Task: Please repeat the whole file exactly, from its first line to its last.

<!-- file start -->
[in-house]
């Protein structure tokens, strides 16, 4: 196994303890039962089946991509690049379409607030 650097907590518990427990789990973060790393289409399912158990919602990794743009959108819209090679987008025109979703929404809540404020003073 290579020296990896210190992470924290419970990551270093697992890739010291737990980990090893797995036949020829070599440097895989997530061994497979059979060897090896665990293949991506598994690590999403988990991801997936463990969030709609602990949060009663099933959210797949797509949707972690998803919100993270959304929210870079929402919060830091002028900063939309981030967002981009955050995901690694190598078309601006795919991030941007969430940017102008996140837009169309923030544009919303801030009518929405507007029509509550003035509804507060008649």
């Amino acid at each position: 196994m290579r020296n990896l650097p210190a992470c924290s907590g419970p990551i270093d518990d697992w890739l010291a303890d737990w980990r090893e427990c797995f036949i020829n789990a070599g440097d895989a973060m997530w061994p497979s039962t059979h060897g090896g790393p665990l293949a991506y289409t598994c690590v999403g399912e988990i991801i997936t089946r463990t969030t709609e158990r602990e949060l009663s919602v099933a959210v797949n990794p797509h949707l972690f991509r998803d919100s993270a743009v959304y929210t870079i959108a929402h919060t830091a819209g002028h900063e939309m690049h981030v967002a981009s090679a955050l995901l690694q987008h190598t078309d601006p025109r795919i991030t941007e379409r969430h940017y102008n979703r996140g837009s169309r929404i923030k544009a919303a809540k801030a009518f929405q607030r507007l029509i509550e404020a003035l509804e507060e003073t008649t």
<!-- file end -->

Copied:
[in-house]
């Protein structure tokens, strides 16, 4: 196994303890039962089946991509690049379409607030 650097907590518990427990789990973060790393289409399912158990919602990794743009959108819209090679987008025109979703929404809540404020003073 290579020296990896210190992470924290419970990551270093697992890739010291737990980990090893797995036949020829070599440097895989997530061994497979059979060897090896665990293949991506598994690590999403988990991801997936463990969030709609602990949060009663099933959210797949797509949707972690998803919100993270959304929210870079929402919060830091002028900063939309981030967002981009955050995901690694190598078309601006795919991030941007969430940017102008996140837009169309923030544009919303801030009518929405507007029509509550003035509804507060008649």
């Amino acid at each position: 196994m290579r020296n990896l650097p210190a992470c924290s907590g419970p990551i270093d518990d697992w890739l010291a303890d737990w980990r090893e427990c797995f036949i020829n789990a070599g440097d895989a973060m997530w061994p497979s039962t059979h060897g090896g790393p665990l293949a991506y289409t598994c690590v999403g399912e988990i991801i997936t089946r463990t969030t709609e158990r602990e949060l009663s919602v099933a959210v797949n990794p797509h949707l972690f991509r998803d919100s993270a743009v959304y929210t870079i959108a929402h919060t830091a819209g002028h900063e939309m690049h981030v967002a981009s090679a955050l995901l690694q987008h190598t078309d601006p025109r795919i991030t941007e379409r969430h940017y102008n979703r996140g837009s169309r929404i923030k544009a919303a809540k801030a009518f929405q607030r507007l029509i509550e404020a003035l509804e507060e003073t008649t």